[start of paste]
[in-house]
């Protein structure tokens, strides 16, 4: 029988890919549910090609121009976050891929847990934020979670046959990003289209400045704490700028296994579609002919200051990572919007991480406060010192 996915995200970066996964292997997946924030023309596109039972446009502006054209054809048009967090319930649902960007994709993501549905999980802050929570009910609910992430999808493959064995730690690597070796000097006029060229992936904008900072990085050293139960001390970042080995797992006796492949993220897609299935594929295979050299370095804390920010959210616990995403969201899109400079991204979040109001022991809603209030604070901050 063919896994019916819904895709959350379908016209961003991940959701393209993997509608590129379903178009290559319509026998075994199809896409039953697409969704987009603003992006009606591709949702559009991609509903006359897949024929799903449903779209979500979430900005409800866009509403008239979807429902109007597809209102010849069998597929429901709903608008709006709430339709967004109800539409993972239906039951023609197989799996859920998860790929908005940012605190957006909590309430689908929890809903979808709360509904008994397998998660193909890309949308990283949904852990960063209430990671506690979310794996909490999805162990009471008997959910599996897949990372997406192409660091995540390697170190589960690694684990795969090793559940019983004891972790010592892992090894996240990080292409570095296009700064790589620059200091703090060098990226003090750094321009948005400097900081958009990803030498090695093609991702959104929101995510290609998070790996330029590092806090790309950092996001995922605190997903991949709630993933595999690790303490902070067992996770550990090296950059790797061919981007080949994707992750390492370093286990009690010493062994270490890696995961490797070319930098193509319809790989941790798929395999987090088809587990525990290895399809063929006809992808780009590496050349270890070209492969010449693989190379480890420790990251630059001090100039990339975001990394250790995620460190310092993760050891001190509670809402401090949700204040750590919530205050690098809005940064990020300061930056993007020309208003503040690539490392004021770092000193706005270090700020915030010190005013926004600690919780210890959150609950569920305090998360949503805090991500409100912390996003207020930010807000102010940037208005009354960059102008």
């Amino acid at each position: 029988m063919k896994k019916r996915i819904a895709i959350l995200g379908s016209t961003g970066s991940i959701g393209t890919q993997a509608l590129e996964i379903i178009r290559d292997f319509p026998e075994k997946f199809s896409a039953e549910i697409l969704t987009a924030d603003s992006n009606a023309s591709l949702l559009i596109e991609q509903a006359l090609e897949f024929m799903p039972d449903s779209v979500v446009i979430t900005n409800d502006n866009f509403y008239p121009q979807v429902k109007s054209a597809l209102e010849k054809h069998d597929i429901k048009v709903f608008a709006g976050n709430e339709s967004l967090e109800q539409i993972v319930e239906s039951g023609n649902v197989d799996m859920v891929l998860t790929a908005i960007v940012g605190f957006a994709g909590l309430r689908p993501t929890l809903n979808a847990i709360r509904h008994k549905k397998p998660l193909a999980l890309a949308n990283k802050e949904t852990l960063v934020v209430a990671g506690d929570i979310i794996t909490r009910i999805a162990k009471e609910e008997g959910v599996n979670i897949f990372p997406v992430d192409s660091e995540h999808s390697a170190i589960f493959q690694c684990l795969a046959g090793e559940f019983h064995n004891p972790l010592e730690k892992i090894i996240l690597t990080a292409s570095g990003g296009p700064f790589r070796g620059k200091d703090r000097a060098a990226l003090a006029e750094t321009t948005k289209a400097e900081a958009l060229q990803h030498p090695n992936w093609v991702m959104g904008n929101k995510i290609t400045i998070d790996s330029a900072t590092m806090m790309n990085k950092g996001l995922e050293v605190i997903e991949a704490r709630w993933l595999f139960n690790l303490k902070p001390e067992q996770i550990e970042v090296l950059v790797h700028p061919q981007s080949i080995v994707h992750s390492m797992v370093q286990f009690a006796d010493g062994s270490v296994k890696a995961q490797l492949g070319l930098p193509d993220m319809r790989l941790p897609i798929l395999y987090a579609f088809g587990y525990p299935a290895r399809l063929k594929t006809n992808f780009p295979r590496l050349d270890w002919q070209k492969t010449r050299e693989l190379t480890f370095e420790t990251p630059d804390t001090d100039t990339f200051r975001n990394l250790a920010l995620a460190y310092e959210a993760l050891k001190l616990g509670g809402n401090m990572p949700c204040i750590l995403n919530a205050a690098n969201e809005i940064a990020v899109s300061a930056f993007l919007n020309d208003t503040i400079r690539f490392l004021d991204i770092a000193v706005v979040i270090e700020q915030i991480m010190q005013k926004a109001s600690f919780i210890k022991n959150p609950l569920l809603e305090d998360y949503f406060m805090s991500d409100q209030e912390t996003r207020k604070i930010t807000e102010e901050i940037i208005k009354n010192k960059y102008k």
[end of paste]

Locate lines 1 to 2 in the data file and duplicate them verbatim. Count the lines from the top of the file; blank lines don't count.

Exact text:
[in-house]
């Protein structure tokens, strides 16, 4: 029988890919549910090609121009976050891929847990934020979670046959990003289209400045704490700028296994579609002919200051990572919007991480406060010192 996915995200970066996964292997997946924030023309596109039972446009502006054209054809048009967090319930649902960007994709993501549905999980802050929570009910609910992430999808493959064995730690690597070796000097006029060229992936904008900072990085050293139960001390970042080995797992006796492949993220897609299935594929295979050299370095804390920010959210616990995403969201899109400079991204979040109001022991809603209030604070901050 063919896994019916819904895709959350379908016209961003991940959701393209993997509608590129379903178009290559319509026998075994199809896409039953697409969704987009603003992006009606591709949702559009991609509903006359897949024929799903449903779209979500979430900005409800866009509403008239979807429902109007597809209102010849069998597929429901709903608008709006709430339709967004109800539409993972239906039951023609197989799996859920998860790929908005940012605190957006909590309430689908929890809903979808709360509904008994397998998660193909890309949308990283949904852990960063209430990671506690979310794996909490999805162990009471008997959910599996897949990372997406192409660091995540390697170190589960690694684990795969090793559940019983004891972790010592892992090894996240990080292409570095296009700064790589620059200091703090060098990226003090750094321009948005400097900081958009990803030498090695093609991702959104929101995510290609998070790996330029590092806090790309950092996001995922605190997903991949709630993933595999690790303490902070067992996770550990090296950059790797061919981007080949994707992750390492370093286990009690010493062994270490890696995961490797070319930098193509319809790989941790798929395999987090088809587990525990290895399809063929006809992808780009590496050349270890070209492969010449693989190379480890420790990251630059001090100039990339975001990394250790995620460190310092993760050891001190509670809402401090949700204040750590919530205050690098809005940064990020300061930056993007020309208003503040690539490392004021770092000193706005270090700020915030010190005013926004600690919780210890959150609950569920305090998360949503805090991500409100912390996003207020930010807000102010940037208005009354960059102008």